Re: Trans-Human Intelligence (was: Gender issues)

Omega (
Fri, 24 Jan 1997 23:47:39 -0800

Eugene Leitl wrote:

> I know that. It's just that I don't believe that an exponential (or
> hypergolic hyperbolic) curve describes future developments adequately.
> (I wish it did, since liquid nitrogen is _very_ cold, and my belly
> (emotion) does not buy everything my head (ratio) tells it about
> identity conservation). The whisky is good, but the steak is substandard.

Yes, the belly does not buy what the head tells it. A very significant,
and IMO greatly underrated consideration when humans are talking about
either cyronics or anything even remotely related to trans-humanism.

> > him. Decades I would agree with (if the number of them were low)
> > but, IMO, not centuries.
> >
> > There is also the possibility that technological development may
> > end up being hyper-exponential (with time) when "qualitative" and
> > "non-continuous" breakthroughs (e.g. as in that often mentioned
> Oh yes, Singularity is a nice concept. Saturation sounds much less
> interesting. And developmental discontinuities (plateaus), caused
> to JIT-unavailabilty of next-generation technologies sound outright
> grim. So I'm a killjoy. Sue me. <snip>
> Yes, there's a lot of things happening. However, I think that
> superintelligent machines are the key, and these will need truly
> impressive hardware, which will need oodles of cash and manpower for R&D,
> which industry might be unwilling (local optimization), and the state
> unable to spend and a couple decades to hatch (wet neurosci results,
> molecular manufacturing, macroscopic von Neumann probes, etc.) which is
> simply is not happening.
> Maybe we need better PR.

I agree only to the extent that the things you mention reduce to human
behavior, which is what I consider to be, by far, the biggest factor in
this whole process, but not with what you characterize as the hardware

> > Maybe it won't in fact be hyper-exponential, but I feel that your
> > conclusion still falls under what I would call the default way
> > of estimating the future that Russel describes as flawed. What
> > do you think, do I have the beginnings of a compelling case?
> Eliezer makes a very good point, one which maestro Vinge described
> in the blooming of the Blight at the beginning of AFUTD: each subsequent
> second grew longer and longer. Arithmetically, the argument is
> impeccable: a fast machine can be used to build a yet faster machine,
> which in turn... However, remember the reasons why Lem's 'GODs' in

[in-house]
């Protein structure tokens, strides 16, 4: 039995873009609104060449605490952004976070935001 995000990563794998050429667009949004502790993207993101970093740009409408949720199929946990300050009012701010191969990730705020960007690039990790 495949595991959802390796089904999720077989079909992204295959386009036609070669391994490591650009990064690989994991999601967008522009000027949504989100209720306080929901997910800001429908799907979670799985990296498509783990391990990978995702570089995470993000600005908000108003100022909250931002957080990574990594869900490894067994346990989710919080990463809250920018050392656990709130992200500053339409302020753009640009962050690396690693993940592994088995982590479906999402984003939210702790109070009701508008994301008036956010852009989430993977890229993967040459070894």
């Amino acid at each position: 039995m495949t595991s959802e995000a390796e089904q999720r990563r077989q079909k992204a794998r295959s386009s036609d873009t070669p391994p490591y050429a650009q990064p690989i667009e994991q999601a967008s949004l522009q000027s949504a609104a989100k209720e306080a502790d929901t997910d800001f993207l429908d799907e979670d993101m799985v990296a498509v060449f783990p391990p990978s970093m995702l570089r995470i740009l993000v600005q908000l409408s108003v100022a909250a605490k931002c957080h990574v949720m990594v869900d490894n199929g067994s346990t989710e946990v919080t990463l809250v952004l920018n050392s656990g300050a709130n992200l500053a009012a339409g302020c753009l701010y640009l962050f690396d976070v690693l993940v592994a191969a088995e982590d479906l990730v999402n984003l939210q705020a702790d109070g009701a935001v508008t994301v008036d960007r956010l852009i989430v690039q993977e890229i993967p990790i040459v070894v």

> "Fiasco" were so tiny. Wormhole building is accessible (if at all) at
> very high energies, which take vast structures, which take some time to
> build. There might be even a natural barrier (killjoy, killjoy), the
> grapes might be hanging a trifle too high for natural life (spake Michio
> Kaku in "Hyperspace").
> So relativistic physics sets us a barrier. Building megascale physical
> structures a yet another. Moreover, the future is in flux. We can't be
> certain of anything. We all might be dead or thrown back noticeably by
> 2030, because of a natural, or, engineered pandemia, a society breakdown,
> a global war for resources, whatever (Boulding's War Trap, Population
> Trap, Entropy Trap in the "Great Transition" (1964)). The only certain
> thing about the future is that it is uncertain. Trivially? True.

I agree that the future may well be uncertain (although the possibility
exists that it may actually be fully deterministic in light of the new
transactional interpretation of QM [a subject for the free-will thread])
but I don't agree with your assessment of the relevant technology.

Wormholes? Relativistic physics? Whoa, I know I mentioned the pos-
sibility of hyper-exponential development, but my original context was
sex changes within the context of nanotech designer life. I agree there
may be fundamental barriers, but I see these as being much further out
than anything involved in simply getting to nanotech and designer life.
I see no reason at all why early trans-human intelligences should press
the limits of physics anymore than the human brain itself does.

It's not at all clear to me that developing nanotech even requires
trans-human intelligence, and even if it does, I'm not at all con-
vinced that the difficulties of getting to trans-human intelligence
are as you present them. I mean if the development of trans-human
intelligence really is going to take:

> truly impressive hardware, which will need oodles of cash and manpower
> for R&D,

Then maybe we should consider turning the job over from the computer
science field to the gene splicers and the pharmaceutical industry; at
least there, the starting platform is already one of "human intelligence".

All in all, it seems like the greatest problems are not knowledge, but
those amorphous things we call politics, wisdom, morality, motivation,
and human behavior in general (not to mention trans-human behavior).

In the Ecstatic Service of Life -- Omega